I have been getting spoiled, though. I have been spending a lot of time at forums like Digital Point, ScubaBoard, and Yorkshire Divers among others. People patiently answer old questions again and almost never make newbies feel stupid for asking beginner questions or not searching the forums first. Consequently, they are very busy and there is little meanness. Efforts by RTFMers to infiltrate those forums are quickly met with stern reprimands and reminders that such responses are, at best, unhelpful. At worst, intimidating.

This is not the first time I have seen someone take a shot across the bows of the open source and Linux communities about their attitudes toward new comers. It will not be the last. After all, if anyone has tried reading some of the documents which pass for howtos in the open source or Linux community, you quickly understand why people ask dumb questions. And perhaps, why people give RTFM responses. They keep hoping someone nice will come along and explain what the howto said.

But, I am of the opinion that if the manual does not help people find answers to questions, then the manual might be the problem. Not the people. Of course, I am a writer by trade, and I always figured if the reader did not know what I was talking about, I did not do a good enough job.

The experience of newbies on forums, especially those for open source and Linux, plays a key role in adoption of these competing software systems. If the people using alternative systems have no patience for new entrants, it will slow down adoption -- no matter how compelling the economic and security arguments. It is probably too late for many people involved in those forums, but it is not too late for the leaders and forum maintainers to help everyone become more civilized and nicer in the way they talk to one another. Then you just might have a bona fide movement and serious competition for proprietary systems.

Monday, March 27, 2006

Don't Make Me Click

Some webmasters suffer from a compulsion to click all advertising links on their own sites, even though doing so is a violation of their service agreements with ad brokers, especially the Google AdSense program.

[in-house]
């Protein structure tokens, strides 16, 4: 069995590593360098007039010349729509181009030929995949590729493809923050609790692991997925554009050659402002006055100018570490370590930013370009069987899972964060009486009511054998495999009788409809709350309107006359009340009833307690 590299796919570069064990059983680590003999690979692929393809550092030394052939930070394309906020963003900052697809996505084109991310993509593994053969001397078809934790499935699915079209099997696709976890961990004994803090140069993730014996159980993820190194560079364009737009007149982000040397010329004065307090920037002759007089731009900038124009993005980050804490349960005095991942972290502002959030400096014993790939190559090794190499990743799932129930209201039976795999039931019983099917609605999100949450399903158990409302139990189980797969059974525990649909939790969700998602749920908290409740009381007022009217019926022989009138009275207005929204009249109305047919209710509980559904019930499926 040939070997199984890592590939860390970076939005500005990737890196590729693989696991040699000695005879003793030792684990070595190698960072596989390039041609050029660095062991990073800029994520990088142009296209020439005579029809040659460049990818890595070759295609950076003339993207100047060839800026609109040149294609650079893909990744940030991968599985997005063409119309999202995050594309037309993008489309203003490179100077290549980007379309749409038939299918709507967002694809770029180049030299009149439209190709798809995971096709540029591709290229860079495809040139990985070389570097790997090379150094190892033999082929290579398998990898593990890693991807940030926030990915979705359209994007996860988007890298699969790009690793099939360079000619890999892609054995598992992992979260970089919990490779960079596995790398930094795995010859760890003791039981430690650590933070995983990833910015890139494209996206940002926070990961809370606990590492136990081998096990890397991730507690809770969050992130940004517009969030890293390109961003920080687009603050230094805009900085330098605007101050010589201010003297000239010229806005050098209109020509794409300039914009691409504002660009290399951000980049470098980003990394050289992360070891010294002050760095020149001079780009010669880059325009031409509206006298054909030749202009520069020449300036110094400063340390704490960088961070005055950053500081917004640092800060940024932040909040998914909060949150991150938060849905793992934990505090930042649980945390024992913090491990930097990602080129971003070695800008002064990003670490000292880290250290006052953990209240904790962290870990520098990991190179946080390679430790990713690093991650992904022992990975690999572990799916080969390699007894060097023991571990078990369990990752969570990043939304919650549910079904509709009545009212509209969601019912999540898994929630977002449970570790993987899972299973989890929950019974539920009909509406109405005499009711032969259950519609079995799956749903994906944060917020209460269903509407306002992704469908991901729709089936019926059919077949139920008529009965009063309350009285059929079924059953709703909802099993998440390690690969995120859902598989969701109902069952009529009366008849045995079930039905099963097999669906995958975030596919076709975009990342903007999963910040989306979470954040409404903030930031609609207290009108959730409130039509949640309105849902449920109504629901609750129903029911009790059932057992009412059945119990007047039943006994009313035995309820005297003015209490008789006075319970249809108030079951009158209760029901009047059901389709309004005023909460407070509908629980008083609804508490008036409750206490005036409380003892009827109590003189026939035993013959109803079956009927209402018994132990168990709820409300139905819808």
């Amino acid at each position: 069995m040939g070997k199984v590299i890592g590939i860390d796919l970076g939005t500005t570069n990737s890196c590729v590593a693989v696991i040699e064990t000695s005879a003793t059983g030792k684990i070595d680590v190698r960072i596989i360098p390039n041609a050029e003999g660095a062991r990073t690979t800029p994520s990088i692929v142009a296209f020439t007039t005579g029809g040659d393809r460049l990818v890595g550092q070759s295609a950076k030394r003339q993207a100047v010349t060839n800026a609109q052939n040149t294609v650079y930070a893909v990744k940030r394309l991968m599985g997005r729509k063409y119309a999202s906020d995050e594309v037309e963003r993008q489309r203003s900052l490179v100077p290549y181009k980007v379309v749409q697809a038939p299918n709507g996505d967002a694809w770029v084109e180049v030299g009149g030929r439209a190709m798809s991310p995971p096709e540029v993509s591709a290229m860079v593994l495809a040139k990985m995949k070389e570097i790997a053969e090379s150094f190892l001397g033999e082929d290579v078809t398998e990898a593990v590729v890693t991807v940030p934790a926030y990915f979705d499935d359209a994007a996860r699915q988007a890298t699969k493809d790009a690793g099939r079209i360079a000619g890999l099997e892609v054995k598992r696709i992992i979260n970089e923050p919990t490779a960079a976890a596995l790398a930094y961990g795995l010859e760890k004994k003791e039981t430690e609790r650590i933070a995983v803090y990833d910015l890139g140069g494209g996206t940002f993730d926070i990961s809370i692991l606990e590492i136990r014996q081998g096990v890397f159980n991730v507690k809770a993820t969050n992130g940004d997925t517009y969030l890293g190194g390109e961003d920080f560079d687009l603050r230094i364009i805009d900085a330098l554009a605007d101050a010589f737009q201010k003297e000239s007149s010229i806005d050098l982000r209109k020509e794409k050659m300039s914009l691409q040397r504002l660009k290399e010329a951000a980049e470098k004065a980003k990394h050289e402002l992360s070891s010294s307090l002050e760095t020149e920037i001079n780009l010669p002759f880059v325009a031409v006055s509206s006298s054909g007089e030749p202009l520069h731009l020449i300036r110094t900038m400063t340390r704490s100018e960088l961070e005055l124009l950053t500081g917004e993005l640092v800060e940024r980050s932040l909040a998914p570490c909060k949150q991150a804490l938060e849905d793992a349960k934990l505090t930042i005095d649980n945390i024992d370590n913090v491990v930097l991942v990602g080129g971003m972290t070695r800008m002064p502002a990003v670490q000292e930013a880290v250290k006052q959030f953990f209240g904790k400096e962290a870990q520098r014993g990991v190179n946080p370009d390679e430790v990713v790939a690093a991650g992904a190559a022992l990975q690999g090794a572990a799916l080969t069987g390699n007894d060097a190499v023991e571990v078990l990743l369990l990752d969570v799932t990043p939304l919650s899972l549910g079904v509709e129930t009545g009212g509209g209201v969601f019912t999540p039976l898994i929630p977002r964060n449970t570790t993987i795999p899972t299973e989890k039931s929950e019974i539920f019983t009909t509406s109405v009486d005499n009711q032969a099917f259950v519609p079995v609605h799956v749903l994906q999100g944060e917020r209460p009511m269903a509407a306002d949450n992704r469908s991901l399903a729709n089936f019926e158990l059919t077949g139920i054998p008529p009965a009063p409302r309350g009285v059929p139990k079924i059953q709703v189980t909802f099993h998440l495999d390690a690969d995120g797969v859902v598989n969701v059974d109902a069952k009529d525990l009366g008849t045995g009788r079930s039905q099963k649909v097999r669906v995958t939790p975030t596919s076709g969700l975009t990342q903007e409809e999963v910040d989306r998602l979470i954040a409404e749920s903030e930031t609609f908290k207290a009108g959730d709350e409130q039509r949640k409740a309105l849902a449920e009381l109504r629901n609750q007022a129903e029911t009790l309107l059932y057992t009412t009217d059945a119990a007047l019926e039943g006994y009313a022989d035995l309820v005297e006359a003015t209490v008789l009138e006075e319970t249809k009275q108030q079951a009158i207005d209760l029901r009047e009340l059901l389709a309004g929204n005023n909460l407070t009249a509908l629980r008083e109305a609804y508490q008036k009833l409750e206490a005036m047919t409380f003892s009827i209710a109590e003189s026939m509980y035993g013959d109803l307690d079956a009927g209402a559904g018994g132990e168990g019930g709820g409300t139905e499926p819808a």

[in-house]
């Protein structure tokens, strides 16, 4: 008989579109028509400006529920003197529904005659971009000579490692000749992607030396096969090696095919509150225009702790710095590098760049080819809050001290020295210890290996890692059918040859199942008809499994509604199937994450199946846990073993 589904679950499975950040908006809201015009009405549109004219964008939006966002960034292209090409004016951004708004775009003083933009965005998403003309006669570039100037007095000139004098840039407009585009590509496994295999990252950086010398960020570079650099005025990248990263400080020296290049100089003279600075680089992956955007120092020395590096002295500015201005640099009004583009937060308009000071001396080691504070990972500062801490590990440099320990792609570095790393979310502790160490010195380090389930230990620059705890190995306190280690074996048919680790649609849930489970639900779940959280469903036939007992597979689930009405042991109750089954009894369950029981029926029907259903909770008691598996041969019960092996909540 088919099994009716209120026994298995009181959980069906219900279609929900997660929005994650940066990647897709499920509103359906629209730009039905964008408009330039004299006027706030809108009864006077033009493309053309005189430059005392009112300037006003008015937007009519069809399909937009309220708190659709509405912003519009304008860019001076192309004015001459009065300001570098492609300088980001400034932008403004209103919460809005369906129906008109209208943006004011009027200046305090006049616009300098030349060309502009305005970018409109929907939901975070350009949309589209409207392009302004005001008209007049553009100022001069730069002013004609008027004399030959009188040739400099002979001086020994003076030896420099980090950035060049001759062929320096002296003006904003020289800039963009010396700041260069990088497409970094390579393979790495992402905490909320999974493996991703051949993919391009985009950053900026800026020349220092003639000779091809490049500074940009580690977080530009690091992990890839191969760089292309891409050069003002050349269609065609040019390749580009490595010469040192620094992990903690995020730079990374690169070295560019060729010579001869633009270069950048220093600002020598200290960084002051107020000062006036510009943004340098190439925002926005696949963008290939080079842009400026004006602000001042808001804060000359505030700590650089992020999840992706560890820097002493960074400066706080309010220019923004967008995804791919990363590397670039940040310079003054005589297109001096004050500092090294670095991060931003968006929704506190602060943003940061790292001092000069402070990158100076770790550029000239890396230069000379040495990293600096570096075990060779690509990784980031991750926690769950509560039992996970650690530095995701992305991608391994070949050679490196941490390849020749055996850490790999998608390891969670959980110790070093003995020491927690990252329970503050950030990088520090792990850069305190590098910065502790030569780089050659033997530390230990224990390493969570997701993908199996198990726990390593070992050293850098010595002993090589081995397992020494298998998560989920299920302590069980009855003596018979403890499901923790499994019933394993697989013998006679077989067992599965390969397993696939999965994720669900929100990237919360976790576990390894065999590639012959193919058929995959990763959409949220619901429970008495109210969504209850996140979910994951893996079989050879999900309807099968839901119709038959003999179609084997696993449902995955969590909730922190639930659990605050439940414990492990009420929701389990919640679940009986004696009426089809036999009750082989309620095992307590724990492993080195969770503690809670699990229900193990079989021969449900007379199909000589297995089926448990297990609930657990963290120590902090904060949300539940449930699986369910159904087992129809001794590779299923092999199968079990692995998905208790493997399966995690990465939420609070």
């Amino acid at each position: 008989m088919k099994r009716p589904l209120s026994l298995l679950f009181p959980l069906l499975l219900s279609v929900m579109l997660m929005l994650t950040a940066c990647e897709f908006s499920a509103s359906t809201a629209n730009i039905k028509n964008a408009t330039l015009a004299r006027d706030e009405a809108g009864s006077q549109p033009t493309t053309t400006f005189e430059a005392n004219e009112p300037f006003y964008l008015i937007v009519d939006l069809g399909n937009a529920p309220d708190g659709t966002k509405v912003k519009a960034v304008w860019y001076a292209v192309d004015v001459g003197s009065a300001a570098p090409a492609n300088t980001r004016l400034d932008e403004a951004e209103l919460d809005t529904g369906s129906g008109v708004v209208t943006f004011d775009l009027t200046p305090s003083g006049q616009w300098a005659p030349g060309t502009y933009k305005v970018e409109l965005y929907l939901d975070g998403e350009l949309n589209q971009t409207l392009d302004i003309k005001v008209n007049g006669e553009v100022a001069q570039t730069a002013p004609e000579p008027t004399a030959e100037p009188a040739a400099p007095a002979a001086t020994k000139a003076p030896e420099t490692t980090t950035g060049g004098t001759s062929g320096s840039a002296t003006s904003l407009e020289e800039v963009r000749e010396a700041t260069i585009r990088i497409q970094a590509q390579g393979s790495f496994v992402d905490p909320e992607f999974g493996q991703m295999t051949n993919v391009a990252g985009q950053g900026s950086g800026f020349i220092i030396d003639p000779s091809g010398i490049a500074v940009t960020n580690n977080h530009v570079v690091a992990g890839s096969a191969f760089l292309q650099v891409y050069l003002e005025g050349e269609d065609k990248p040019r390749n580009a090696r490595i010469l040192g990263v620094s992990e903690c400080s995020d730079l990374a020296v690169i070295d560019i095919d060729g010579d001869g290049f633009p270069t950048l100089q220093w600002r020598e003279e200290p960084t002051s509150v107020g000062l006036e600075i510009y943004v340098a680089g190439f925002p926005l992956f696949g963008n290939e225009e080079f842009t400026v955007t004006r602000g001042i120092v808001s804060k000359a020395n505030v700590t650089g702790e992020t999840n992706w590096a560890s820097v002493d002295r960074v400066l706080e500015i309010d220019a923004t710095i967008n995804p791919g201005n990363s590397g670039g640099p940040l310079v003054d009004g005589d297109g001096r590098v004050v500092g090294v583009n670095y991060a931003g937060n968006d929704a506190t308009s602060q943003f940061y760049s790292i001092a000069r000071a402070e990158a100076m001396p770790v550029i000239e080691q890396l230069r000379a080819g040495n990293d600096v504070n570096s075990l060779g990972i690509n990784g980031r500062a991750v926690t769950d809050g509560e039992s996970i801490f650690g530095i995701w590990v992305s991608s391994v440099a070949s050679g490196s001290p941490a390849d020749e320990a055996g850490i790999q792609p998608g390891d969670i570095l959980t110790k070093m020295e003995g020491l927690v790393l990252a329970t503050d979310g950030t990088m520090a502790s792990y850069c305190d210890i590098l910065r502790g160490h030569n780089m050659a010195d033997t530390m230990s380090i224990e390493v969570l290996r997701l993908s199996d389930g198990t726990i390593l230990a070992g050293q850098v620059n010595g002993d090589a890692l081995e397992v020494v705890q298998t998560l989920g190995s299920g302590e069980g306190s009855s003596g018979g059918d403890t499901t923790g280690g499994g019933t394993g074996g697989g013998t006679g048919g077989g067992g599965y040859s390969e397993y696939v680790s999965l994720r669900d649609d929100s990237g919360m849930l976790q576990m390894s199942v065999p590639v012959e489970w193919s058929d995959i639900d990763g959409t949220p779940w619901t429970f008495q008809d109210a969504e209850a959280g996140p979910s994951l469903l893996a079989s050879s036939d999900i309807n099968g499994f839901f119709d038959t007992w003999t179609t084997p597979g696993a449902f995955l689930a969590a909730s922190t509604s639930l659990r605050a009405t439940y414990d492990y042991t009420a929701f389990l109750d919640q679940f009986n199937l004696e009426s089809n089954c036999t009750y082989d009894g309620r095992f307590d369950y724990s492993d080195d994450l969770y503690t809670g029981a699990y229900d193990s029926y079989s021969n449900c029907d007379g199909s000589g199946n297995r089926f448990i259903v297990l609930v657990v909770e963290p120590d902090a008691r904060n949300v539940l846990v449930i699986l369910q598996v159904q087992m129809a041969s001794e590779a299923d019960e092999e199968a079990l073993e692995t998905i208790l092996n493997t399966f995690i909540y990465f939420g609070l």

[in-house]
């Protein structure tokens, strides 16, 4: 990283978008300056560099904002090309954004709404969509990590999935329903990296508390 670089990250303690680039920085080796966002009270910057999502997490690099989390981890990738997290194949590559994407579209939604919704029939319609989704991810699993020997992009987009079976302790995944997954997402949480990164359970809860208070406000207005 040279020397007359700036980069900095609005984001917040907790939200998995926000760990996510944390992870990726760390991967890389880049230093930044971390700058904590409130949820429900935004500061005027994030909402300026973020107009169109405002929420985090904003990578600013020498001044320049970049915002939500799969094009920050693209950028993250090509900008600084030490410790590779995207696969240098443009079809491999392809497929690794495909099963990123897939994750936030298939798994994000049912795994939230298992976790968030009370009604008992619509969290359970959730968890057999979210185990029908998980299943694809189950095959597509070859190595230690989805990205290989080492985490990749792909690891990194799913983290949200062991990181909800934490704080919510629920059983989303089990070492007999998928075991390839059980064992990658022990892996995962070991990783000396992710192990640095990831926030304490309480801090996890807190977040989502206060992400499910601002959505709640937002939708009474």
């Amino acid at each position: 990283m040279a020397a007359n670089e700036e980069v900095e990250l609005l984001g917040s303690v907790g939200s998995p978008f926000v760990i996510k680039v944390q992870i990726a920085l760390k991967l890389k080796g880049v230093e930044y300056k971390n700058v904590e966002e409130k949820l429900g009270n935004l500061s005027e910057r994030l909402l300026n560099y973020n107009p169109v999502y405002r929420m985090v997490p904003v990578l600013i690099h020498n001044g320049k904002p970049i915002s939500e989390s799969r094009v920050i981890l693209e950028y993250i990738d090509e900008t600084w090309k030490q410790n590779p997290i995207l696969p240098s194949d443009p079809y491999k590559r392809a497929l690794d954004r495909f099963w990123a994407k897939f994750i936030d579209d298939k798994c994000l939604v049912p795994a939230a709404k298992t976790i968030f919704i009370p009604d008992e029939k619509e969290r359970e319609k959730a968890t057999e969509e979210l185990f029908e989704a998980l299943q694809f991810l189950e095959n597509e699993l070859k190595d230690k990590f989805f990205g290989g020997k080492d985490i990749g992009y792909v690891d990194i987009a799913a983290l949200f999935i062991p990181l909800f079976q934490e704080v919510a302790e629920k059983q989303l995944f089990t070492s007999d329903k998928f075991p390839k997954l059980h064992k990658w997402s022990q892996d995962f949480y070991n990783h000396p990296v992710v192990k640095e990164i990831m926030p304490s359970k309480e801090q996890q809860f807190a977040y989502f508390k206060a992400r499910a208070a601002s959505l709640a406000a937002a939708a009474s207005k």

There is no question this is so. Forums where webmasters gather contain innumerable threads discussing what to do when they "accidentally" click ads on their sites; or how to make such things impossible. Some good programming solutions are available for php developers in the article Quit Clicking Your AdSense Ads With PHP

Many of the forum discussions are circular. It is suggested the best way is to add a line to the hosts file so that the computer the webmaster uses will not display their ads. But this blocks ads to all sites and people want to see ads on other sites to get design ideas.

So, it is then suggested that if your website uses php that you make it so that anyone at your IP address will not see the ads. But, the webmaster says they want to see the ad block so they have an idea of what their pages look like.

So, someone suggests using PHP to change the account information so that public service ads are displayed. Someone counters that means altering the javascript supplied by Google, which is a violation of the TOS and could get the account closed.

So, someone suggests replacing the AdSense block with an image file of the same size based on the IP address of your working computer. "But, what if I am travelling or using a laptop at a WIFI hotspot?" someone asks. "Or my IP address changes", chimes in another.

There is only one solution, stop clicking on ads on your own website. If you cannot, close the account before Google bans you from the program.

Monday, March 13, 2006

SpaNomics

The spam economy is interesting. It ostensible generates revenue for the spammers and has spawned a good revenue source for the companies which advertently support it: domain name registrars, ISPs, bulk mail program writers, bulk mail template creators, etc.

I hear they expect returns as little one per million messages sent -- which is still better than winning the lottery. Others, say the returns are better, but I suspect they are talking about messages which get past spam filters, not messages which are initially sent. They probably does take millions of original email messages to get any kind of response.

Unless they are using networks of compromized computers, they are paying ISPs for the use of their networks. I wonder how many ISPs wait until they receive a multitude of complaints before closing the account, instead of responding to the unusual outbound email activity. ISP accounts come in many flavors, but the ones with decent band width cost around $100 per month -- $119 without set up charges.